A tale of publishing cluelessness
Since it’s Friday, let’s pause for something fun. I’d like to share a tale of publishing cluelessness. All the names have been removed.
In 1992, I got a call from an editor at Macmillan. (Okay, not all the names have been removed. but it was 20 years ago, so WTH? I don’t remember the editor’s name and I wouldn’t identify him if I did.) He had seen something I’d written for Windows magazine on hard disks and wanted to have me write a piece-for-hire for one of their books.
Just to fill you in, there will be many times when you have someone do a contributing piece for you in a book. You need someone to do a specific chapter that requires an understanding you lack or you may just get busy and need help to hit the deadline. This hole in your technical knowledge doesn’t have to be deep and profound; it can be something you don’t care to write about or even something you just don’t do nearly as well as someone else. (One of my co-authors still flips me attitude periodically over the fact that I can’t program the time on my DVR. Damn young whippersnappers, anyway!)
In cases like this, what you do is find someone who can write the chapter for you and you give them, like, $500 and an acknowledgment for their contribution to the book and a couple copies and the right to say “That chapter was mine!” on their resume (which can be very helpful both when applying for writing jobs and when breaking into publishing). In return, you get all rights to the chapter and you make your deadline. It’s done all the time, mostly with people who are new to the book-writing biz or they’re friends and they can be tapped for a favor. I’ve done it myself on a number of my books. It’s no big deal.
The editor explained they need to have someone write technical material on hard disks in the next few weeks for a book. They saw my article in Windows magazine and figured I might be interested. This was going to be hard technical writing where I had to dig out specs on a lot of different hard disks with many phone calls to engineers at various companies. I’d then build tables of the information and submit it to them on a tight deadline. It was a very substantial piece of hard technical writing he was after. Even though he was calling it a “chapter,” it was not your typical chapter-for-hire. This was real work.
Based on his build-up, which emphasized the fame that would accrue to me, I figured he was going to lowball me. Whenever fame comes up as a major selling point, it means “We’re not going to pay you much, so here’s everything else I can ring in to get you to say yes.” You may be willing to accept the fame–assuming there really is any–but it means that I should hold on tight to my wallet when they name the price. And Macmillan, at least the technical side, had a well-deserved reputation in them days for treating their technical authors very poorly. The words “cheap” and “abusive” kinda summed it up. (I have no idea what it’s like there now, so it could be lots better. I hope so.) I was running numbers in my head on how long this would take to write to see what it’d be worth to me while the editor was talking about the gig.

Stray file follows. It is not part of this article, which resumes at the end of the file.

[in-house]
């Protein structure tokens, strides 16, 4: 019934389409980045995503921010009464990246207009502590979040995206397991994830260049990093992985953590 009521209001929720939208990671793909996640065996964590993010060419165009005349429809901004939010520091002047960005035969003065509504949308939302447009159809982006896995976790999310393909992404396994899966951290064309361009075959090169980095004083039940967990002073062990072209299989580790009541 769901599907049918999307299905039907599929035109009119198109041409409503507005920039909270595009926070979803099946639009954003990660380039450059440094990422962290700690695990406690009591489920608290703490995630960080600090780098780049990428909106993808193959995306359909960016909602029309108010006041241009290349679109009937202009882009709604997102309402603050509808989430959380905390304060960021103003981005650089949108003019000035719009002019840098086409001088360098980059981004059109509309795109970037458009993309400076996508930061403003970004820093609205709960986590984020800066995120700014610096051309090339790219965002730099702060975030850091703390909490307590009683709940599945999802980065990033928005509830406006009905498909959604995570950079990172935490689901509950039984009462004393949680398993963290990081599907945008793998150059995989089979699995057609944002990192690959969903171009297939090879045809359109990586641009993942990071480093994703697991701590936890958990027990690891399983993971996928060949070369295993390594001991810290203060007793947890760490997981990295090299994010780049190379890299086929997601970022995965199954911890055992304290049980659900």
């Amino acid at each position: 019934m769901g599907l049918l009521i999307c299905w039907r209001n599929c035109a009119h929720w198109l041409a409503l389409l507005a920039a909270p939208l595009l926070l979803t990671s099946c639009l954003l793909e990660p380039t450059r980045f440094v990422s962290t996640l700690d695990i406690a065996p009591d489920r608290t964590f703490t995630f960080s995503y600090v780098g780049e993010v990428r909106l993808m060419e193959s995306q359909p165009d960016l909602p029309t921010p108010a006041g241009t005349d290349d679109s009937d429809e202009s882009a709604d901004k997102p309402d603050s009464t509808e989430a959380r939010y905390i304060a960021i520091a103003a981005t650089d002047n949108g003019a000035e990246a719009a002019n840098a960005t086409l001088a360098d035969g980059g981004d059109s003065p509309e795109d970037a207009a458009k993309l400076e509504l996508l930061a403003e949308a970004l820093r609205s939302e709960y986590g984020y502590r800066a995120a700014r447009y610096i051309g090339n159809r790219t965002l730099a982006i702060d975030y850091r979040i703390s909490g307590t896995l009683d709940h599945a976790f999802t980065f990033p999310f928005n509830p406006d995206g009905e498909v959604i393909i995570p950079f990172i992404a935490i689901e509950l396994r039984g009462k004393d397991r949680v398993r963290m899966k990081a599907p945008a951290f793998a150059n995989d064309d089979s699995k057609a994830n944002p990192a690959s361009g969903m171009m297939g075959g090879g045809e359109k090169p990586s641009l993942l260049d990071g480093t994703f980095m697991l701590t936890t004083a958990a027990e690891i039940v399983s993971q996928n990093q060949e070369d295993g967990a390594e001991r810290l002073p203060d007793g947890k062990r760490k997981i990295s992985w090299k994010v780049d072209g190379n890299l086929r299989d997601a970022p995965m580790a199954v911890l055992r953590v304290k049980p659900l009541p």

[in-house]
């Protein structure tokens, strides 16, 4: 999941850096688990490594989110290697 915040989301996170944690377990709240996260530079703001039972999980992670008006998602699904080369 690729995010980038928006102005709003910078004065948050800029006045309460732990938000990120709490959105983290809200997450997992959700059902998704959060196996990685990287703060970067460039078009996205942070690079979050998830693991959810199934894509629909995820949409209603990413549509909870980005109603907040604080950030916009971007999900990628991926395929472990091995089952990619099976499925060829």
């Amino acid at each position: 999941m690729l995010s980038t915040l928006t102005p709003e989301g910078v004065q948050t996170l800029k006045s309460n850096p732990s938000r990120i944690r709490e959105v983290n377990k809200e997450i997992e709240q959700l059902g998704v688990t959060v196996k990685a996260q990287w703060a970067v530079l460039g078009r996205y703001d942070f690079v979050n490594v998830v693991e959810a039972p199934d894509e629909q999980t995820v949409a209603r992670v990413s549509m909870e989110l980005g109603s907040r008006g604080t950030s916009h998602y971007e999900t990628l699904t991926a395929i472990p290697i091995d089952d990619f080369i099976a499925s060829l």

The editor had laid the groundwork for his pitch and said “We’re after 50 pages of technical material on hard disks by Friday after next and we’re willing to pay you”–there was a very slight pause for effect–“TWO HUNDRED AND FIFTY DOLLARS!”
Okay, I had expected that they were going to lowball me but this was preposterous. I exploded laughing.
And I couldn’t stop.
I mean, I really couldn’t stop.
After about 20 seconds, I thought “Okay, I was prepared to be a little schnarky if he got cheap, but this is really silly!” And I managed to damp the laughing down to the point that I stopped.
And then the absurdity of his offer hit me again and I was whooping and snorfling into the phone again.
I damped the laughing again and then started laughing again. After a couple more tries, I finally stopped laughing. All this lasted about a minute.
The editor said calmly “I take it that’s not enough?” This set me off laughing again, but I managed to stop and I said “Well, let’s see: typical technical writing takes 4 hours a page but I’m a hot shot so I can do it at 2 hours a page, this is hard technical material and you want 50 pages, which is 100 hours, so if you’re going to pay me $250 for this, on a real rush schedule, that works out to two dollars and fifty cents a page, so naaaaaaaaaaaah”–right through the nose on that–“naaaaaaaaaaaah, I think I’ll pass.”
The editor–who was treating me far more civilly than I probably deserved–said “How much would you do it for?”
I said “Well, you could add a zero to that number and we’ll talk.”
“No, I can’t go that high.”
“How high can you go?”
“A thousand dollars.”
“That’s a better number, but that’s still only $10/hour, so I think I’ll pass. I’m sorry I couldn’t help you and I’m really sorry I laughed so hard, but it was funny.”
And we didn’t do business.
Is there a moral? Two things. First, don’t do business with people who aren’t going to pay you decently. $10/hour at the high end might’ve been barely enough if I was hurting or had nothing on my plate and was interested in the work for some reason, but starting the offer at such an incredibly low number was just insulting. The other moral is that I can be a real jerk on occasion. The editor was very polite to me and I don’t think I deserved it after laughing at his offer like that.
But it was funny.